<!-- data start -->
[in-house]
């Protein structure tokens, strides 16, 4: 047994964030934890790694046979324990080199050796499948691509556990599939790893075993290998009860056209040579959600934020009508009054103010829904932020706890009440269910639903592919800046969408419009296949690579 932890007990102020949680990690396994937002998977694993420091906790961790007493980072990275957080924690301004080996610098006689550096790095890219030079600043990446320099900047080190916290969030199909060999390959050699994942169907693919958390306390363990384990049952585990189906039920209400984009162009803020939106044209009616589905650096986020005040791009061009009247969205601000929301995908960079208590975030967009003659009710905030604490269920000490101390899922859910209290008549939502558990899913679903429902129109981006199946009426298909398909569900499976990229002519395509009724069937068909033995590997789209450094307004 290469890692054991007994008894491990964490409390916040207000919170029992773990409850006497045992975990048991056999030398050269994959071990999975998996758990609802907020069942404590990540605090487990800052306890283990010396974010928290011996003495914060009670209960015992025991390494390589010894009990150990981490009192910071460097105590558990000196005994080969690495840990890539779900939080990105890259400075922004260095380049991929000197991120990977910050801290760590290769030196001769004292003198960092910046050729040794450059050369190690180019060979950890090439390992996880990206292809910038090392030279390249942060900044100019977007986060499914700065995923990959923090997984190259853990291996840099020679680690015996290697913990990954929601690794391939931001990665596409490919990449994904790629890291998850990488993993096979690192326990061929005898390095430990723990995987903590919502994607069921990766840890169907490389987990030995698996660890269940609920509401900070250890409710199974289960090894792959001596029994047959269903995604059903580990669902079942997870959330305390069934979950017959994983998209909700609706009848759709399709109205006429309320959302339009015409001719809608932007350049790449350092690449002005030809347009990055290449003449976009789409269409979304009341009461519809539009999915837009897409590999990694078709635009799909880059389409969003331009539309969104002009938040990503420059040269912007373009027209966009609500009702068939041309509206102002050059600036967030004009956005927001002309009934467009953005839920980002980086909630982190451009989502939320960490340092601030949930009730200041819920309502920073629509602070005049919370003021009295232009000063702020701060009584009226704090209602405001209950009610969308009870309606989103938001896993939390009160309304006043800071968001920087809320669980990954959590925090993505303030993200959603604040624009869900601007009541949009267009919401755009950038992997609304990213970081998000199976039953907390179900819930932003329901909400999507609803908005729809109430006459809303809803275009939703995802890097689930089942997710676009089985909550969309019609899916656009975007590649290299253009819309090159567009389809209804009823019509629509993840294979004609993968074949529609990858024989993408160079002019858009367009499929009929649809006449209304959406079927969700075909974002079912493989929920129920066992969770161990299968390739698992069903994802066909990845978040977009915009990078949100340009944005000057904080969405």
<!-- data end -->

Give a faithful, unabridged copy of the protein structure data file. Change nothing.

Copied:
[in-house]
């Protein structure tokens, strides 16, 4: 047994964030934890790694046979324990080199050796499948691509556990599939790893075993290998009860056209040579959600934020009508009054103010829904932020706890009440269910639903592919800046969408419009296949690579 932890007990102020949680990690396994937002998977694993420091906790961790007493980072990275957080924690301004080996610098006689550096790095890219030079600043990446320099900047080190916290969030199909060999390959050699994942169907693919958390306390363990384990049952585990189906039920209400984009162009803020939106044209009616589905650096986020005040791009061009009247969205601000929301995908960079208590975030967009003659009710905030604490269920000490101390899922859910209290008549939502558990899913679903429902129109981006199946009426298909398909569900499976990229002519395509009724069937068909033995590997789209450094307004 290469890692054991007994008894491990964490409390916040207000919170029992773990409850006497045992975990048991056999030398050269994959071990999975998996758990609802907020069942404590990540605090487990800052306890283990010396974010928290011996003495914060009670209960015992025991390494390589010894009990150990981490009192910071460097105590558990000196005994080969690495840990890539779900939080990105890259400075922004260095380049991929000197991120990977910050801290760590290769030196001769004292003198960092910046050729040794450059050369190690180019060979950890090439390992996880990206292809910038090392030279390249942060900044100019977007986060499914700065995923990959923090997984190259853990291996840099020679680690015996290697913990990954929601690794391939931001990665596409490919990449994904790629890291998850990488993993096979690192326990061929005898390095430990723990995987903590919502994607069921990766840890169907490389987990030995698996660890269940609920509401900070250890409710199974289960090894792959001596029994047959269903995604059903580990669902079942997870959330305390069934979950017959994983998209909700609706009848759709399709109205006429309320959302339009015409001719809608932007350049790449350092690449002005030809347009990055290449003449976009789409269409979304009341009461519809539009999915837009897409590999990694078709635009799909880059389409969003331009539309969104002009938040990503420059040269912007373009027209966009609500009702068939041309509206102002050059600036967030004009956005927001002309009934467009953005839920980002980086909630982190451009989502939320960490340092601030949930009730200041819920309502920073629509602070005049919370003021009295232009000063702020701060009584009226704090209602405001209950009610969308009870309606989103938001896993939390009160309304006043800071968001920087809320669980990954959590925090993505303030993200959603604040624009869900601007009541949009267009919401755009950038992997609304990213970081998000199976039953907390179900819930932003329901909400999507609803908005729809109430006459809303809803275009939703995802890097689930089942997710676009089985909550969309019609899916656009975007590649290299253009819309090159567009389809209804009823019509629509993840294979004609993968074949529609990858024989993408160079002019858009367009499929009929649809006449209304959406079927969700075909974002079912493989929920129920066992969770161990299968390739698992069903994802066909990845978040977009915009990078949100340009944005000057904080969405």